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Adler Center v. Chicago Title & Trust Co.





Appeal from the Circuit Court of Cook County; the Hon. Joseph Wosik, Judge, presiding.


Rehearing denied January 22, 1985.

This is an appeal from an order denying a motion to set aside a settlement order in a commercial landlord-tenant dispute, and from the denial of plaintiff's motions for change of venue.

Plaintiff, Adler Center for Behavior Modification, Inc., was a commercial tenant at 310 South Michigan Avenue in Chicago. Defendant is the trustee under a land trust which owns the building. Dino D'Angelo is the beneficiary of the trust, and James Gulden is the building manager. Plaintiff's lease contained a provision allowing defendants to substitute similar premises for those occupied by plaintiff upon 90 days' advance notice.

On May 2, 1982, plaintiff was notified by defendant that a new tenant would be occupying plaintiff's offices and that plaintiff would be moved to a new and comparable location at defendants' expense. The notice did not specify the date on which the move was to take place.

On May 20, 1982, defendants terminated plaintiff's lease for failure to pay rent after a dispute arose involving certain rented storage space. Defendants subsequently accepted payment by plaintiff of rent for May, June and July 1982.

On July 12, 1982, 71 days after plaintiff's receipt of the substitution of premises notice, defendants cut off electrical services to the leased premises. On July 13, the doors to plaintiff's offices were padlocked and workers hired by defendants began removing furniture from the leased premises and dismantling fixtures. Plaintiff filed a verified complaint and an emergency motion for temporary restraining order and preliminary injunction. At this time plaintiff was represented by the law firm of Rudnick and Wolfe. The case was assigned to Judge Holzer, who allowed the requested emergency relief. The dismantling of plaintiff's offices continued, however, and on July 14, 1982, plaintiff presented a verified emergency petition for a rule to show cause, alleging that defendants were removing plaintiff's furniture and demolishing walls in plaintiff's offices in violation of the court's order. Judge Holzer entered and continued the petition for the rule to the next day.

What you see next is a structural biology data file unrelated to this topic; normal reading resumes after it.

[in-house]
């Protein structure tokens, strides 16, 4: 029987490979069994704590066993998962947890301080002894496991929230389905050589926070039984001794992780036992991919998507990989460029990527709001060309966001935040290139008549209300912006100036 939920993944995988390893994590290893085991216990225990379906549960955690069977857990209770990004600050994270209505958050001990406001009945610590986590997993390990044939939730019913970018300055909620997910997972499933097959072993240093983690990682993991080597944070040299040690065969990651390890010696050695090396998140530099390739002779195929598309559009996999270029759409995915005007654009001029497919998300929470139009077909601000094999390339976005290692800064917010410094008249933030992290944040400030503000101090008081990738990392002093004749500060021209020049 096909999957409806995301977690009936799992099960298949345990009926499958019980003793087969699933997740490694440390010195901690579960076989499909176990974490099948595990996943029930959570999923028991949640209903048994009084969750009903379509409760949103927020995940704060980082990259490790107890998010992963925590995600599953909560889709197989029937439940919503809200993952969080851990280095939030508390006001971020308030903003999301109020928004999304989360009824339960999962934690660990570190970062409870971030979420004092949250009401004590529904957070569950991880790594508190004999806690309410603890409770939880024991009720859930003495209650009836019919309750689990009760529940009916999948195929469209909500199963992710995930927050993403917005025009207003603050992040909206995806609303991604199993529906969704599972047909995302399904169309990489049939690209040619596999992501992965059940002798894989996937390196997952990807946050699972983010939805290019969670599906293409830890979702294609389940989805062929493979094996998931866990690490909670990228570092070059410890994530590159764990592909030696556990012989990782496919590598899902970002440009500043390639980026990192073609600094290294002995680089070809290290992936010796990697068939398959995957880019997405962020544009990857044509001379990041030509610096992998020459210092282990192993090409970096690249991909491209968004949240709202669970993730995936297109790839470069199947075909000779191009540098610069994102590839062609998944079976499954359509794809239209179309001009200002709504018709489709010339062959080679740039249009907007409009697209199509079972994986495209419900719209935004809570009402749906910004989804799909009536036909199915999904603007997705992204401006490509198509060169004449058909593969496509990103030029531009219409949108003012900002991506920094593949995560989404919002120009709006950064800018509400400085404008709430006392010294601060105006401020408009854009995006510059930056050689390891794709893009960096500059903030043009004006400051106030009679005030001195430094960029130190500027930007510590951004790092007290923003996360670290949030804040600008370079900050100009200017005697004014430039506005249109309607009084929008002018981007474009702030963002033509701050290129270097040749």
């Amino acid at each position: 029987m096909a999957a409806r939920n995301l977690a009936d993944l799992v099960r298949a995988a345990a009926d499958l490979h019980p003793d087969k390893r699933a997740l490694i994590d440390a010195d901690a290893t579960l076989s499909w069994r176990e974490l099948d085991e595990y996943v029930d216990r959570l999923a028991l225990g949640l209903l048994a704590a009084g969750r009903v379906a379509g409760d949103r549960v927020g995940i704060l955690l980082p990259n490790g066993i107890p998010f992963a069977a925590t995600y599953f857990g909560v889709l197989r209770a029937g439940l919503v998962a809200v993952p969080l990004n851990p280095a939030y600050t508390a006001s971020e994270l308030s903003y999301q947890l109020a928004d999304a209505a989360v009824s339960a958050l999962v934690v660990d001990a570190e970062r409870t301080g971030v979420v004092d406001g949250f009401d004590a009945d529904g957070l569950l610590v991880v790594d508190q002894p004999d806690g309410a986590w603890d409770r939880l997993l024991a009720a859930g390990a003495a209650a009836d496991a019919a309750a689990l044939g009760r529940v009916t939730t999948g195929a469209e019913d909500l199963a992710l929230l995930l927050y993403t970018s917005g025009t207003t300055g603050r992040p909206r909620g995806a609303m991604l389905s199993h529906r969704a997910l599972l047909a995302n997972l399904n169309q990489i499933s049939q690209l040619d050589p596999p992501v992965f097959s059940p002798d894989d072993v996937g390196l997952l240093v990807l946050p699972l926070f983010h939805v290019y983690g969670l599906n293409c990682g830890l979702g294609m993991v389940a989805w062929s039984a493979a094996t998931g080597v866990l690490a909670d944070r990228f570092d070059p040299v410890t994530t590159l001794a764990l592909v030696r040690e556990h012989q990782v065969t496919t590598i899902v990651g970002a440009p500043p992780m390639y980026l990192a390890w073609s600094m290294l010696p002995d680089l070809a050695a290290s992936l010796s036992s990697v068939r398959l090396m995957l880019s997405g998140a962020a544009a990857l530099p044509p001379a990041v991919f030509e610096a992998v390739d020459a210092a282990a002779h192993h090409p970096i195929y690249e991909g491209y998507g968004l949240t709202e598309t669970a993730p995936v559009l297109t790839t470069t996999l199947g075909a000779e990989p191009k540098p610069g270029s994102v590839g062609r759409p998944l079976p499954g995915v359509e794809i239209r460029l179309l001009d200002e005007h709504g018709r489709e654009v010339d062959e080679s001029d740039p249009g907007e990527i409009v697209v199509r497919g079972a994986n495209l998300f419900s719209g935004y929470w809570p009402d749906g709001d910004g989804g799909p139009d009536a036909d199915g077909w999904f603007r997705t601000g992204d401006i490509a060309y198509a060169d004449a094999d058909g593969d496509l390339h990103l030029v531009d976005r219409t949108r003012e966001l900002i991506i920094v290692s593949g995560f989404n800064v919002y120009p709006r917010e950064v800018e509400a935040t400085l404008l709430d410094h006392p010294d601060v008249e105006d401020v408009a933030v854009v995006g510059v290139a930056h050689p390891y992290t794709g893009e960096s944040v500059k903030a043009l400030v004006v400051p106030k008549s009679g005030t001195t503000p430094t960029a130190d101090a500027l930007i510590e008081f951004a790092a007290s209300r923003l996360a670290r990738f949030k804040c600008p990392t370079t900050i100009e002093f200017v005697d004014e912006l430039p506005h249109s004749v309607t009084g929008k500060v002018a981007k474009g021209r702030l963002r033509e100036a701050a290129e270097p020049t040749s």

About this time, the law firm of Friedman and Koven, attorneys for defendants, indicated that they sought the disqualification of Rudnick and Wolfe as plaintiff's attorneys due to Rudnick and Wolfe's prior representation of defendant Dino Di'Angelo. On July 14, 1982, Rudnick and Wolfe arranged for the law firm of Weissman and Pond to represent plaintiff. Plaintiff's principal, Benjamin Belden, was introduced to attorney Weissman and endorsed his check for Rudnick and Wolfe's retainer fee over to Weissman.

On July 15, defendants filed a verified motion to dissolve the temporary restraining order. On that same day, Judge Holzer recused himself from the case after engaging in ex parte communications about the case with an attorney from Friedman and Koven. The case was assigned to Judge Wosik, and settlement negotiations were begun.

The negotiations took place in Judge Wosik's chambers. Defendants were represented by Friedman and Koven and plaintiff by Weissman, although Weissman had yet to file an appearance in the case. Although the facts relating to the negotiations are unclear, it appears that during the negotiations between Judge Wosik, attorneys from Friedman and Koven and attorney Weissman, Mr. Belden remained in the courtroom, accompanied by four attorneys from Rudnick and Wolfe. Belden and Weissman conferred frequently during the course of the negotiations, and a settlement order, prepared by Weissman, was entered by Judge Wosik on July 15, 1982. The order provided that plaintiff would vacate the premises and defendants would return plaintiff's furniture and pay $9,500 as damages.